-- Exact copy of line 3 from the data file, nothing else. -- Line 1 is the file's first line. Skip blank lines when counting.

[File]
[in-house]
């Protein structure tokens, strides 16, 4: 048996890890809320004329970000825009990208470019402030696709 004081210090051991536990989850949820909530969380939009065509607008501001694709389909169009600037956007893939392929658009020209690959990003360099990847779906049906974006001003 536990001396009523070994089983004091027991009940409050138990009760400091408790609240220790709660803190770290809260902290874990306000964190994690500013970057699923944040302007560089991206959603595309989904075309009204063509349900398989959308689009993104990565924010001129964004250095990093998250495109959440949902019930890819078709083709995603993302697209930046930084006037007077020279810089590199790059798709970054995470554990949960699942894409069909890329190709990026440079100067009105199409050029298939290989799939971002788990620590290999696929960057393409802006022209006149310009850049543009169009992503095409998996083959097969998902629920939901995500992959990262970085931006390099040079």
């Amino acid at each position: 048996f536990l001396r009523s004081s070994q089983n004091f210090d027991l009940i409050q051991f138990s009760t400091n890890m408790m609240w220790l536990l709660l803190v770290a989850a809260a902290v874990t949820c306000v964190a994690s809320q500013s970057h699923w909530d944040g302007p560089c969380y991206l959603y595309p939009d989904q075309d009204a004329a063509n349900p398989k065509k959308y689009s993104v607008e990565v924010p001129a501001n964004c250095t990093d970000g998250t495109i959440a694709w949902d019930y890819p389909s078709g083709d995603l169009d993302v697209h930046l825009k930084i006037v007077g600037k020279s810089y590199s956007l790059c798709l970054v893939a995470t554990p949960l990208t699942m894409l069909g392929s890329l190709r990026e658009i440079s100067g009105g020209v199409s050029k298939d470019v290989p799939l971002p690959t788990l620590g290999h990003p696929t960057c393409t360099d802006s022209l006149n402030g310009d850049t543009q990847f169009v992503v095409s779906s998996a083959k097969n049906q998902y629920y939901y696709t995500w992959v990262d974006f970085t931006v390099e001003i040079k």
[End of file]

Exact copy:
């Amino acid at each position: 048996f536990l001396r009523s004081s070994q089983n004091f210090d027991l009940i409050q051991f138990s009760t400091n890890m408790m609240w220790l536990l709660l803190v770290a989850a809260a902290v874990t949820c306000v964190a994690s809320q500013s970057h699923w909530d944040g302007p560089c969380y991206l959603y595309p939009d989904q075309d009204a004329a063509n349900p398989k065509k959308y689009s993104v607008e990565v924010p001129a501001n964004c250095t990093d970000g998250t495109i959440a694709w949902d019930y890819p389909s078709g083709d995603l169009d993302v697209h930046l825009k930084i006037v007077g600037k020279s810089y590199s956007l790059c798709l970054v893939a995470t554990p949960l990208t699942m894409l069909g392929s890329l190709r990026e658009i440079s100067g009105g020209v199409s050029k298939d470019v290989p799939l971002p690959t788990l620590g290999h990003p696929t960057c393409t360099d802006s022209l006149n402030g310009d850049t543009q990847f169009v992503v095409s779906s998996a083959k097969n049906q998902y629920y939901y696709t995500w992959v990262d974006f970085t931006v390099e001003i040079k």